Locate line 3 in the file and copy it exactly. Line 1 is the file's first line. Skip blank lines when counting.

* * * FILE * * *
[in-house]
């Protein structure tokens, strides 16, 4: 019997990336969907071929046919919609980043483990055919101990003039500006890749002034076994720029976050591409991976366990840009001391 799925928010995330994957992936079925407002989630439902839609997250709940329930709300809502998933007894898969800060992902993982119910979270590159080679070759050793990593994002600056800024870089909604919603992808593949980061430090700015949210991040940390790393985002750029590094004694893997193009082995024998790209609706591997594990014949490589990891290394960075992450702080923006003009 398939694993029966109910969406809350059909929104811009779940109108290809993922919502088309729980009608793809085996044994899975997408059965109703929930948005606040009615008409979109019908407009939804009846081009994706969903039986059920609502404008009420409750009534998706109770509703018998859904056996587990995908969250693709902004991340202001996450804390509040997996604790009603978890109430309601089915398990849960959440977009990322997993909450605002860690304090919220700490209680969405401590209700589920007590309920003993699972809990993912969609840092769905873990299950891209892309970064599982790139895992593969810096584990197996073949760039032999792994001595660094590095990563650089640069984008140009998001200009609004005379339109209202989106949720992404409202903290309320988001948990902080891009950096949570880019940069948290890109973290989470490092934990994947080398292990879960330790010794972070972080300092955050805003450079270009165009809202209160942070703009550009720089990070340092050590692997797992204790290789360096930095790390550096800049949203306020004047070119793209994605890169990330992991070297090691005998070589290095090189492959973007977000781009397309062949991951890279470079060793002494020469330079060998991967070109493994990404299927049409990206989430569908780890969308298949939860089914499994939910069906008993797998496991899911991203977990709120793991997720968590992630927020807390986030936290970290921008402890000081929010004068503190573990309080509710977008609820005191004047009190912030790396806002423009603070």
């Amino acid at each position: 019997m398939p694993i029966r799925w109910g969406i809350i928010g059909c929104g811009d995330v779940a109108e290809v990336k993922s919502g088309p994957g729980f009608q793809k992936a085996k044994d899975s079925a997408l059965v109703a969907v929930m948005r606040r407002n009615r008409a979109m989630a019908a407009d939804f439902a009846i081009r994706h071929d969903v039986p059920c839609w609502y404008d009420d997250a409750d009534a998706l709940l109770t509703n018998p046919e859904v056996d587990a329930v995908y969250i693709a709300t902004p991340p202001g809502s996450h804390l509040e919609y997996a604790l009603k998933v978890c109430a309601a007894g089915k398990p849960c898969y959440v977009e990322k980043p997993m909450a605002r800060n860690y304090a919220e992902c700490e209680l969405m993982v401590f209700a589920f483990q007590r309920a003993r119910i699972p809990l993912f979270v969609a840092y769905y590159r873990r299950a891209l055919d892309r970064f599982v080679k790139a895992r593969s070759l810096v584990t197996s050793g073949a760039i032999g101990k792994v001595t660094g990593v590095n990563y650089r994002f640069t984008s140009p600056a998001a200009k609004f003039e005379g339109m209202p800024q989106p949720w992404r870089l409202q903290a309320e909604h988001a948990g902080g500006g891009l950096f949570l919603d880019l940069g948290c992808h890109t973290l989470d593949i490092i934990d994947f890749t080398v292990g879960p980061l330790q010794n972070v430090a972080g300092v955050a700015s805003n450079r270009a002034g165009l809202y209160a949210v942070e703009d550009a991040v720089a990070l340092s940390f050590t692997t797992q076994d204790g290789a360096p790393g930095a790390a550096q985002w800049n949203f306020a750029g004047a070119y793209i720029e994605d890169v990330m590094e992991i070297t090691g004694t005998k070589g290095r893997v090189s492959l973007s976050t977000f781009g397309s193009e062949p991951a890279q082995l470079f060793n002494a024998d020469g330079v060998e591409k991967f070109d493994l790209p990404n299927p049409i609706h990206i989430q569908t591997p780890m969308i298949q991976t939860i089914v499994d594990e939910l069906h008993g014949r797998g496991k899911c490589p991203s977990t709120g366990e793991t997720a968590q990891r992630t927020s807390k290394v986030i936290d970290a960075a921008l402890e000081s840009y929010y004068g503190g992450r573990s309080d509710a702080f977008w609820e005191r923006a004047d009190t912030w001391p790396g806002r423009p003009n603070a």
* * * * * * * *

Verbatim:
């Amino acid at each position: 019997m398939p694993i029966r799925w109910g969406i809350i928010g059909c929104g811009d995330v779940a109108e290809v990336k993922s919502g088309p994957g729980f009608q793809k992936a085996k044994d899975s079925a997408l059965v109703a969907v929930m948005r606040r407002n009615r008409a979109m989630a019908a407009d939804f439902a009846i081009r994706h071929d969903v039986p059920c839609w609502y404008d009420d997250a409750d009534a998706l709940l109770t509703n018998p046919e859904v056996d587990a329930v995908y969250i693709a709300t902004p991340p202001g809502s996450h804390l509040e919609y997996a604790l009603k998933v978890c109430a309601a007894g089915k398990p849960c898969y959440v977009e990322k980043p997993m909450a605002r800060n860690y304090a919220e992902c700490e209680l969405m993982v401590f209700a589920f483990q007590r309920a003993r119910i699972p809990l993912f979270v969609a840092y769905y590159r873990r299950a891209l055919d892309r970064f599982v080679k790139a895992r593969s070759l810096v584990t197996s050793g073949a760039i032999g101990k792994v001595t660094g990593v590095n990563y650089r994002f640069t984008s140009p600056a998001a200009k609004f003039e005379g339109m209202p800024q989106p949720w992404r870089l409202q903290a309320e909604h988001a948990g902080g500006g891009l950096f949570l919603d880019l940069g948290c992808h890109t973290l989470d593949i490092i934990d994947f890749t080398v292990g879960p980061l330790q010794n972070v430090a972080g300092v955050a700015s805003n450079r270009a002034g165009l809202y209160a949210v942070e703009d550009a991040v720089a990070l340092s940390f050590t692997t797992q076994d204790g290789a360096p790393g930095a790390a550096q985002w800049n949203f306020a750029g004047a070119y793209i720029e994605d890169v990330m590094e992991i070297t090691g004694t005998k070589g290095r893997v090189s492959l973007s976050t977000f781009g397309s193009e062949p991951a890279q082995l470079f060793n002494a024998d020469g330079v060998e591409k991967f070109d493994l790209p990404n299927p049409i609706h990206i989430q569908t591997p780890m969308i298949q991976t939860i089914v499994d594990e939910l069906h008993g014949r797998g496991k899911c490589p991203s977990t709120g366990e793991t997720a968590q990891r992630t927020s807390k290394v986030i936290d970290a960075a921008l402890e000081s840009y929010y004068g503190g992450r573990s309080d509710a702080f977008w609820e005191r923006a004047d009190t912030w001391p790396g806002r423009p003009n603070a």